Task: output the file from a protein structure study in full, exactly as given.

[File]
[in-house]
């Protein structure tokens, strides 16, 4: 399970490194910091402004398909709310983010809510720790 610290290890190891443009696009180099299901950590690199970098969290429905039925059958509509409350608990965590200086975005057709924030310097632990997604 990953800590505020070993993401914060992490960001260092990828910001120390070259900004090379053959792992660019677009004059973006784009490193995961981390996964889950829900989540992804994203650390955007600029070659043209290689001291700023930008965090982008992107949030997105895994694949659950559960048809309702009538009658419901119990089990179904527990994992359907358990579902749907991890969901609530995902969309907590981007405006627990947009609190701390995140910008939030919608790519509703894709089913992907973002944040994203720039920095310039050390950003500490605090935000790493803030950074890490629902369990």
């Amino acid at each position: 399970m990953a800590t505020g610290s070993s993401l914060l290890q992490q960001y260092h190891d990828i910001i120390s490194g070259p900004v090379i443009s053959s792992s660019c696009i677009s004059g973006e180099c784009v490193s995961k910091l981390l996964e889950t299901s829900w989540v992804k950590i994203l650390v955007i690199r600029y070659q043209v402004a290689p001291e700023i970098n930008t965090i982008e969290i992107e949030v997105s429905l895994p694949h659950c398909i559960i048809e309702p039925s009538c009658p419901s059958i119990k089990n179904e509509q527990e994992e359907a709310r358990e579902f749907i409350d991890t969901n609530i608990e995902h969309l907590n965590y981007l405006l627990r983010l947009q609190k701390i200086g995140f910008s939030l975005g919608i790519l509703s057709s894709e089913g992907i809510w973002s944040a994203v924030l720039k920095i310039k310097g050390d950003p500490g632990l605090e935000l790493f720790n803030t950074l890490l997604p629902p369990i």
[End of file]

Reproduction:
[in-house]
């Protein structure tokens, strides 16, 4: 399970490194910091402004398909709310983010809510720790 610290290890190891443009696009180099299901950590690199970098969290429905039925059958509509409350608990965590200086975005057709924030310097632990997604 990953800590505020070993993401914060992490960001260092990828910001120390070259900004090379053959792992660019677009004059973006784009490193995961981390996964889950829900989540992804994203650390955007600029070659043209290689001291700023930008965090982008992107949030997105895994694949659950559960048809309702009538009658419901119990089990179904527990994992359907358990579902749907991890969901609530995902969309907590981007405006627990947009609190701390995140910008939030919608790519509703894709089913992907973002944040994203720039920095310039050390950003500490605090935000790493803030950074890490629902369990």
């Amino acid at each position: 399970m990953a800590t505020g610290s070993s993401l914060l290890q992490q960001y260092h190891d990828i910001i120390s490194g070259p900004v090379i443009s053959s792992s660019c696009i677009s004059g973006e180099c784009v490193s995961k910091l981390l996964e889950t299901s829900w989540v992804k950590i994203l650390v955007i690199r600029y070659q043209v402004a290689p001291e700023i970098n930008t965090i982008e969290i992107e949030v997105s429905l895994p694949h659950c398909i559960i048809e309702p039925s009538c009658p419901s059958i119990k089990n179904e509509q527990e994992e359907a709310r358990e579902f749907i409350d991890t969901n609530i608990e995902h969309l907590n965590y981007l405006l627990r983010l947009q609190k701390i200086g995140f910008s939030l975005g919608i790519l509703s057709s894709e089913g992907i809510w973002s944040a994203v924030l720039k920095i310039k310097g050390d950003p500490g632990l605090e935000l790493f720790n803030t950074l890490l997604p629902p369990i």